Quakers join Human Rights Day call to action
As the UK takes part in President Biden's Summit for Democracy on 9–10 December, Quakers in Britain have joined over 150 groups in writing an open letter to the Prime Minister, challenging him to secure our Human Rights Act and safeguard human rights and democratic accountability here at home.
The signatories include organisations working with people from migrant backgrounds, women experiencing violence and people with learning disabilities. They include those campaigning for equal rights, access to justice and to increase the UK's democratic accountability.
The letter highlights how the Human Rights Act helps people to live more dignified and equal lives. The signatories call on the Prime Minister and leaders of other political parties to end the hostile environment towards human rights and accountability in our country as the UK participates in this important international democracy summit.
Quakers in Britain co-convene a network of organisations working on democracy and civil liberties. Quakers are concerned by calls to tamper with our Human Rights Act, often by politicians responsible for upholding our protections. They are also campaigning against the Policing Bill, which threatens the right to protest and marginalised communities.
Paul Parker, Recording Clerk of Quakers in Britain, said:
“Quakers believe there is 'that of God' in everyone, and are committed to equality and justice. Human rights are a cornerstone of our democracy. While our government promotes democracy and human rights abroad, it must also protect and enhance them at home."
The letter reads:
“Dear Prime Minister and Political Leaders
Every year on 10 December, the world marks Human Rights Day, commemorating the day when, in 1948, the United Nations adopted the Universal Declaration of Human Rights, recognising the dignity and equal rights of all members of the human family as the foundation of freedom, justice and peace in the world. This is the foundation of our Human Rights Act; this is why it matters. Our law here at home, setting out each person's protections, and the responsibilities of government and those with public power to realise that vision of the UDHR; for us all to live in equal dignity.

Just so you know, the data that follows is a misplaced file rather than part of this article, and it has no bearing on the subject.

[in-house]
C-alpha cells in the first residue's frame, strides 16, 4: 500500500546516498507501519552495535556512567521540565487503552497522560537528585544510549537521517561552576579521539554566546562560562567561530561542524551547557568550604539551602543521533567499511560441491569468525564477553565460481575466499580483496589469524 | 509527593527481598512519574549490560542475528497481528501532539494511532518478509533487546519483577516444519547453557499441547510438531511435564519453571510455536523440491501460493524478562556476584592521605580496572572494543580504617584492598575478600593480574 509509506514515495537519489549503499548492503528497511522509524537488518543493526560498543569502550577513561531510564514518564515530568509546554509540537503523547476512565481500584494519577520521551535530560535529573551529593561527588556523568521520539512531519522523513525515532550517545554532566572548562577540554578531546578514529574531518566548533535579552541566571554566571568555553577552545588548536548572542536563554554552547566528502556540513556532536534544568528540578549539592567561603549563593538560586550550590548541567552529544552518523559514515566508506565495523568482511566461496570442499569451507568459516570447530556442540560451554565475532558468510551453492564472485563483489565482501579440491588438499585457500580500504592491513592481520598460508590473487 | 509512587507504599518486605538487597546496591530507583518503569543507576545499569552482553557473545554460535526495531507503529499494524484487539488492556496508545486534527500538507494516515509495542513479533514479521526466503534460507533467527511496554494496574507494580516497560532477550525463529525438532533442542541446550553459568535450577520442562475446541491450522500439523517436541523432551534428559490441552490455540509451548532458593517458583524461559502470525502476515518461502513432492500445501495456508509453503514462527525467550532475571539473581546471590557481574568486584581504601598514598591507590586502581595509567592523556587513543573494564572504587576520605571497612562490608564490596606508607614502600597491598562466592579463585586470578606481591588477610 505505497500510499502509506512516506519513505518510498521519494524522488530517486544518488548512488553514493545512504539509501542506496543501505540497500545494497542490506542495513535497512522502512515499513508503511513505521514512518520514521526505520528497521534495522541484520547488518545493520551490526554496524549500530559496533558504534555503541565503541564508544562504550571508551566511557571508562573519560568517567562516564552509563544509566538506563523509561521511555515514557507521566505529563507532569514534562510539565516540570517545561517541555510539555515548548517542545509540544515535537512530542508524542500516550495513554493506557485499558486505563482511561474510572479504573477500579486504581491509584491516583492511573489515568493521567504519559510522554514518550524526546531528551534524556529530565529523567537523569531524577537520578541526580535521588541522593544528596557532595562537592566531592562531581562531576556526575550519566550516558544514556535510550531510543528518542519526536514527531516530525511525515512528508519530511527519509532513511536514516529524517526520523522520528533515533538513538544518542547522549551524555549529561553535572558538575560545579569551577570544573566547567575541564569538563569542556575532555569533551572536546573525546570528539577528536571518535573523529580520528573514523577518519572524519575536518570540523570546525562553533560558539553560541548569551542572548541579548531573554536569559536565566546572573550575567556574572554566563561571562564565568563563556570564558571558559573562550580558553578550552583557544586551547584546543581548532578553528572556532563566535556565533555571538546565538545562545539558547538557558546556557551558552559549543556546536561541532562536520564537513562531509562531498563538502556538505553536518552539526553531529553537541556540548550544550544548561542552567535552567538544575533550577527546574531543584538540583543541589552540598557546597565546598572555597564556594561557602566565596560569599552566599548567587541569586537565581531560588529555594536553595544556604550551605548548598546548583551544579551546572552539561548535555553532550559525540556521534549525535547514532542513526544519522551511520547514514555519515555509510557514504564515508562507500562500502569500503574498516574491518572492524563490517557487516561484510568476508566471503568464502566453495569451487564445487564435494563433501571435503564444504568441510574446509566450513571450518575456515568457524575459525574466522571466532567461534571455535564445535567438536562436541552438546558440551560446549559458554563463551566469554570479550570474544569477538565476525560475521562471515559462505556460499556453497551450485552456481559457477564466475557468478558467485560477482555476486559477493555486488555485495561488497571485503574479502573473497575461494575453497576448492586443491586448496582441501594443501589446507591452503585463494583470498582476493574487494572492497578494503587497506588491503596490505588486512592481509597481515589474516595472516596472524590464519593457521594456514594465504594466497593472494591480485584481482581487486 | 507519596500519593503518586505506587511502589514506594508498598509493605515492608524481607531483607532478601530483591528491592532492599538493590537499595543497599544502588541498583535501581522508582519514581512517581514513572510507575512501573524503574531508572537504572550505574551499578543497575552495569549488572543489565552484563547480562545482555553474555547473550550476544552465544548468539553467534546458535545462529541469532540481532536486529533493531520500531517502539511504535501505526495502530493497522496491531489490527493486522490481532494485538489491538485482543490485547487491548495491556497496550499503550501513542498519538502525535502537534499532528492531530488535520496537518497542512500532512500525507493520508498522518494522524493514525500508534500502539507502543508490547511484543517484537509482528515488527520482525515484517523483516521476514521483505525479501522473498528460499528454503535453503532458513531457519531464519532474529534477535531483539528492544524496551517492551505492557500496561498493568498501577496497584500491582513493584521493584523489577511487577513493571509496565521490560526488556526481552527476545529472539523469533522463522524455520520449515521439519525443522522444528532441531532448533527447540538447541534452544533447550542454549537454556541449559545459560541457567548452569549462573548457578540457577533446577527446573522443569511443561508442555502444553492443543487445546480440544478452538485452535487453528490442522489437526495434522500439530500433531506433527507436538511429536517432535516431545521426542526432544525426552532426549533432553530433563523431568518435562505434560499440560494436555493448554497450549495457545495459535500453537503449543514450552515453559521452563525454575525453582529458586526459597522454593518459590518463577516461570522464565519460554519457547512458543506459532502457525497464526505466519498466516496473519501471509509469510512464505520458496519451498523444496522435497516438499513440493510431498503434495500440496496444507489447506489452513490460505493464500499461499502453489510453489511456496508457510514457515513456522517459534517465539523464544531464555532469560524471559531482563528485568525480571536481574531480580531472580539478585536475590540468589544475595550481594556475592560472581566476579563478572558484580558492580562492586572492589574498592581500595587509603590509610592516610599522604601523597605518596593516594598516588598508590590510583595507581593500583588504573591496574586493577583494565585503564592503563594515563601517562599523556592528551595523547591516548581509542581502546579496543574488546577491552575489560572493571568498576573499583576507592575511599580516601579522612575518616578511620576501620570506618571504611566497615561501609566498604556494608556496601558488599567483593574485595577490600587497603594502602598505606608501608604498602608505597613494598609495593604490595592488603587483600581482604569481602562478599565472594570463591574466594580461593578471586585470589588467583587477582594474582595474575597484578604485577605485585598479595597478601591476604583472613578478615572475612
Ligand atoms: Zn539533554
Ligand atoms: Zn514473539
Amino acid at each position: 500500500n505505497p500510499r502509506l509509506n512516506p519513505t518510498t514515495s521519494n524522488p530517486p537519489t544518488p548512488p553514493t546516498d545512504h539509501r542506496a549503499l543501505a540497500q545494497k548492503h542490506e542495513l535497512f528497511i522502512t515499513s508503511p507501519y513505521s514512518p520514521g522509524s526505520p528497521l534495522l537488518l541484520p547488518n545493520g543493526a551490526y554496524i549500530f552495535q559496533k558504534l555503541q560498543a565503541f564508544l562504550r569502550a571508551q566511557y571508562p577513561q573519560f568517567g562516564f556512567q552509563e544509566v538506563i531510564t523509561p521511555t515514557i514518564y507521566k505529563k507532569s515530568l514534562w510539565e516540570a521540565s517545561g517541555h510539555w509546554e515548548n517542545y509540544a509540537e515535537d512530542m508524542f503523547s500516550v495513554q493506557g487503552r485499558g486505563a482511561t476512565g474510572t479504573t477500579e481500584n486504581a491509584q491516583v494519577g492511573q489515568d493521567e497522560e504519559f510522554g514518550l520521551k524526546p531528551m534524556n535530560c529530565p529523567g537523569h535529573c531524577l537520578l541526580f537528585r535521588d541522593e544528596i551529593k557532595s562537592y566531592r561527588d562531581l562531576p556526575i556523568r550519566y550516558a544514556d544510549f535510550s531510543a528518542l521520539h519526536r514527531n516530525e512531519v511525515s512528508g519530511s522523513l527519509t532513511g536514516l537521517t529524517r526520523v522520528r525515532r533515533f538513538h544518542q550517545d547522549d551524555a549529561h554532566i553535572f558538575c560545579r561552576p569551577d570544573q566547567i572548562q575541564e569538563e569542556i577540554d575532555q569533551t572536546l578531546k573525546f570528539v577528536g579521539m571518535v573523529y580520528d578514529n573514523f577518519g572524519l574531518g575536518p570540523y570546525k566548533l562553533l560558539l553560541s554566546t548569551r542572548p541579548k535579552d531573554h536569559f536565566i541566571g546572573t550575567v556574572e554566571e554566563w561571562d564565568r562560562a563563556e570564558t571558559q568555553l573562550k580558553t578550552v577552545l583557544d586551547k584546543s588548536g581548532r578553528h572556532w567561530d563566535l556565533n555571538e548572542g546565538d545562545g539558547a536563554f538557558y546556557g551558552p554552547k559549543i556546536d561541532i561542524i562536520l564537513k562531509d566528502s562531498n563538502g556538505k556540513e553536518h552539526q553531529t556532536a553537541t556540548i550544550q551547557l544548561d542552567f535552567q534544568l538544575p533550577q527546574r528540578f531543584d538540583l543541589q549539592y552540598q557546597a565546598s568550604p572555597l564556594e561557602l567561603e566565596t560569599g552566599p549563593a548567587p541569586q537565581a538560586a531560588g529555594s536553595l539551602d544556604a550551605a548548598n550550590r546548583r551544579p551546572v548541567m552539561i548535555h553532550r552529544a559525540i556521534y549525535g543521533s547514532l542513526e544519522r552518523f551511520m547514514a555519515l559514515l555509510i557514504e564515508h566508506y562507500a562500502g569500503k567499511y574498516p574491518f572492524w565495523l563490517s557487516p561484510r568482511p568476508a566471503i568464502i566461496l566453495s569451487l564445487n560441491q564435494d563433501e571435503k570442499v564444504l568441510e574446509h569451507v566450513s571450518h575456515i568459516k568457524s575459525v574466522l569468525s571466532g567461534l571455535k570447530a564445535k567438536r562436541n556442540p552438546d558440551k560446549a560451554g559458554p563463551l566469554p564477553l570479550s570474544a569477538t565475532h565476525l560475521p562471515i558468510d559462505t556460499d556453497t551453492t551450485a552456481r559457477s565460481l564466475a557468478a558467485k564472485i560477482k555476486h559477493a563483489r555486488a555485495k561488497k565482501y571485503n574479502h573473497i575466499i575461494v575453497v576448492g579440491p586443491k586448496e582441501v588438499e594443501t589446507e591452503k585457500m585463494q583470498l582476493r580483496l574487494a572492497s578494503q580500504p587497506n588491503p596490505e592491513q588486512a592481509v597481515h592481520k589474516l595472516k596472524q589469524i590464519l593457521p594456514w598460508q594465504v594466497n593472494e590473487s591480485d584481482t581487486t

Our politicians often proudly recall the UK's role in setting down human rights law in the aftermath of World War II, standing shoulder to shoulder with nations to affirm our commitment to ensuring that human rights should be protected by the rule of law, that a common understanding of these rights should be shared by every person and part of society. Now, in the midst of this modern era global crisis, human rights must inform both our responses to the pandemic and our recovery from it. No one has escaped the impact of this virus. And sadly, we have witnessed the disproportionate and discriminatory effects of Covid-19 and government measures among too many, including among black and minoritized communities, for disabled people, and people who live in care homes, alongside significant educational impacts for children and young people, deepening poverty, increased reporting of domestic abuse, and even more difficulty accessing justice. There is much more than we cannot do justice to in such a short space, but which has been documented by parliamentary committee inquiries and research from our national human rights institutions, academics and across civil society. If recovery is to be resilient and just it must be focused on upholding our human rights.
And yet, here in the UK, rather than renewed commitment to upholding rights we face a hostile environment for human rights. Rather than addressing the inequalities fuelled and exacerbated by the pandemic, we are facing a political climate filled with threats to "overhaul" the very protections we all need upheld. The loud calls to tamper with our Human Rights Act, by those with the very responsibility to uphold them, does little to reassure us, and the many people we support and represent.
Human Rights Day should be an opportunity to reaffirm the importance of human rights in rebuilding the world we want. We call on the UK Government, and all political leaders, to share our commitment to universal human rights, as set out in our Human Rights Act. As civil society groups working hard to mitigate the impact of the pandemic, we want a world in which our political leaders move from the romanticisation of being human rights pioneers in 1948 and commit to our Human Rights Act protections being a part of everyone's life, every day, today and tomorrow."